Explaining The Gender Gap
January 2, 1996
Contrary to popular reports that insist American women suffer from widespread wage discrimination and their careers are blocked by a "glass ceiling," a new study found little evidence that systematic discrimination against women in the marketplace exists today.
Researchers Diana Furchtgott-Roth and Christine Stolba found that:
- Holding all factors constant, such as experience and life situations, women between the ages of 27 and 33 earn 95 percent to 98 percent as much as the average male worker.
- From 1987 to 1992, the number of women-owned businesses rose 43 percent.
- Today, women earn the majority of associate's, bachelor's, and master's degrees, and nearly 40 percent of doctorates are awarded to women.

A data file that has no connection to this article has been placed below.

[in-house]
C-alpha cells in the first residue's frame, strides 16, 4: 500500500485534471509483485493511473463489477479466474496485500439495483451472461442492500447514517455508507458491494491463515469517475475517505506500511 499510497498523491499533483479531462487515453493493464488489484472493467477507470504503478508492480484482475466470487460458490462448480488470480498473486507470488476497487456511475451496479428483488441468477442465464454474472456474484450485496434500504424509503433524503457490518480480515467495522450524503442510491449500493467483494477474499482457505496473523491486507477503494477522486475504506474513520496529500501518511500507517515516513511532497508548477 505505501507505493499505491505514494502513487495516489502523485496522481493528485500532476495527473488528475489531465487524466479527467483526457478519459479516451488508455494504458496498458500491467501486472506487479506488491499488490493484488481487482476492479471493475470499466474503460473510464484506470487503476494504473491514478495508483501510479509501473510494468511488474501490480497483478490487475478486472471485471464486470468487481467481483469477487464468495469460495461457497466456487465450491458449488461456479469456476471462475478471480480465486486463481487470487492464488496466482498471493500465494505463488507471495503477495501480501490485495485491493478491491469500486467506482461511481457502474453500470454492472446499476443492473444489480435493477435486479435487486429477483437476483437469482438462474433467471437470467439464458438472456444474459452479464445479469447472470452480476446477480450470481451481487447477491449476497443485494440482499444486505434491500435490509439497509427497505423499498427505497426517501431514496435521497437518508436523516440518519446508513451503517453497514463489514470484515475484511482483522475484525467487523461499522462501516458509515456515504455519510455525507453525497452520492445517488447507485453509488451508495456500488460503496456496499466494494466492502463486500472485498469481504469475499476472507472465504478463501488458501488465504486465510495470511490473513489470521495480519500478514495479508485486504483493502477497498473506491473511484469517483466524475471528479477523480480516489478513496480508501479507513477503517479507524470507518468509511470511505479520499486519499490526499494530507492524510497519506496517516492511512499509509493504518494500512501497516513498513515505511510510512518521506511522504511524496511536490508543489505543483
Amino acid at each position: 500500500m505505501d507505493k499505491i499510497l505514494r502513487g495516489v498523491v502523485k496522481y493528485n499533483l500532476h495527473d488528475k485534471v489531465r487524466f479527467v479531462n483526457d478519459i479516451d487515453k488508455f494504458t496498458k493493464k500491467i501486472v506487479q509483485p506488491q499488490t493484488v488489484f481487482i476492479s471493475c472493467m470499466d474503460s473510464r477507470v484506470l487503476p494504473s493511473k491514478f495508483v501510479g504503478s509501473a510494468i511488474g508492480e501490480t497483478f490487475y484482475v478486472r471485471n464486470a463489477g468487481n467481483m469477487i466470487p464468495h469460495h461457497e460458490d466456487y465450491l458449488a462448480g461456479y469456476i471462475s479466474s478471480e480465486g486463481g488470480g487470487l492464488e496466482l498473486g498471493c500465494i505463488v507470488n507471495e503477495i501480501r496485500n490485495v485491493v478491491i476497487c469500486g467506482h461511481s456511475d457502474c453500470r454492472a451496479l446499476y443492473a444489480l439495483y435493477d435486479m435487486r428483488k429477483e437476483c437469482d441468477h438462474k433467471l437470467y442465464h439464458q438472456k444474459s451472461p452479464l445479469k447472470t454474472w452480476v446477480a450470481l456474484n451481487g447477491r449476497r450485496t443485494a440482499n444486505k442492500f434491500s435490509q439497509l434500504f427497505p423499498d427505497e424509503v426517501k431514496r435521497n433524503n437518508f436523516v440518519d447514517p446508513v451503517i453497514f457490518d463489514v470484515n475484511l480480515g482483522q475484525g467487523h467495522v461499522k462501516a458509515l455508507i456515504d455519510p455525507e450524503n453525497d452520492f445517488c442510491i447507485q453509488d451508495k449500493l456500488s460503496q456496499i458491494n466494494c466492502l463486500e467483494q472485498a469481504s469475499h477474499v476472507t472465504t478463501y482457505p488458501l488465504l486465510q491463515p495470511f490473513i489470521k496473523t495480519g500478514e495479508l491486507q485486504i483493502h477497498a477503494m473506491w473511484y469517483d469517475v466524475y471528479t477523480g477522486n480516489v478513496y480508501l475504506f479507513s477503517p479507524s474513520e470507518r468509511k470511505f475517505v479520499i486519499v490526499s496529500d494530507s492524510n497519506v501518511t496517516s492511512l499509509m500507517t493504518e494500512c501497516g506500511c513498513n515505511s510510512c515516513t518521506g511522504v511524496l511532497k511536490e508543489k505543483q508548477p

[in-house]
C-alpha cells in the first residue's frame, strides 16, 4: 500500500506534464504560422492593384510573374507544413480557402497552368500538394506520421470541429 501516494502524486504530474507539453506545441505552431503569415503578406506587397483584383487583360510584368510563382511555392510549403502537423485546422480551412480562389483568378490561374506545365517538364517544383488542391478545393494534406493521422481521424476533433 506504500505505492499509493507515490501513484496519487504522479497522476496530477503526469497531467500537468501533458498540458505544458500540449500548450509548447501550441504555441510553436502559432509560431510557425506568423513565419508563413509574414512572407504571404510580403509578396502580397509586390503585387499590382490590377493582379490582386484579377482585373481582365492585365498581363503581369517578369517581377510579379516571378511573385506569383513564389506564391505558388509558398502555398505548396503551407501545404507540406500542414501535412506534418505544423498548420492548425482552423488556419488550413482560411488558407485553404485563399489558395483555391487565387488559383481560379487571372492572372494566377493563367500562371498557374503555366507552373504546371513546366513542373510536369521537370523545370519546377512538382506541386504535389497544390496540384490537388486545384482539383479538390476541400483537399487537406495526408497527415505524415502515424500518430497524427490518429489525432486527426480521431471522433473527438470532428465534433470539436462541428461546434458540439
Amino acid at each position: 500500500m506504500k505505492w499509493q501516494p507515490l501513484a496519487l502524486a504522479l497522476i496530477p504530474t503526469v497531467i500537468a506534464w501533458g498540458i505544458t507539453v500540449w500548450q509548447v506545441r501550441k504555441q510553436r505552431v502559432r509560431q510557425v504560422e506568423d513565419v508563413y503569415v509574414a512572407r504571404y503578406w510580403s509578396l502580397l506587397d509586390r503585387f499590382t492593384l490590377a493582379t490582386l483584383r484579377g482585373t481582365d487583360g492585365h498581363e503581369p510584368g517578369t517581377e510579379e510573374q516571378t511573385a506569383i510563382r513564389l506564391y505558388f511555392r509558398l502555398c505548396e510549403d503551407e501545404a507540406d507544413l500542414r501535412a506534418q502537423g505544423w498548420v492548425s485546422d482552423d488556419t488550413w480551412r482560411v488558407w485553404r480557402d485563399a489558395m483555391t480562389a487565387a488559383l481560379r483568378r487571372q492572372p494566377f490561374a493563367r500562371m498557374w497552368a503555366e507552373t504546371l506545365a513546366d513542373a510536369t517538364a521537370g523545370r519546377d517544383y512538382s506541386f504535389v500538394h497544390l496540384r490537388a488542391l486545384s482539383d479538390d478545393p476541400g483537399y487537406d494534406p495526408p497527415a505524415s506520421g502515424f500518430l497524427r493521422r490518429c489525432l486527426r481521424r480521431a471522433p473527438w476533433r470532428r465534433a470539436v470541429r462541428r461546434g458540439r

- During the past decade, the number of female executive vice presidents more than doubled and the number of female senior vice presidents increased by 75 percent.
Based on their findings, Furchtgtt-Roth and Stolba conclude that affirmative action programs for women are not necessary.
Source: Diana Furchtgott-Roth and Christine Stolba, "Women's Figures: The Economic Progress of Women in America," 1996, American Enterprise Institute, 1150 Seventeenth Street, NW, Washington, DC 20036, (202) 862-6400, and Independent Women's Forum, 2111 Wilson Boulevard, Suite 550, Arlington, VA 22201, (800) 224-6000.
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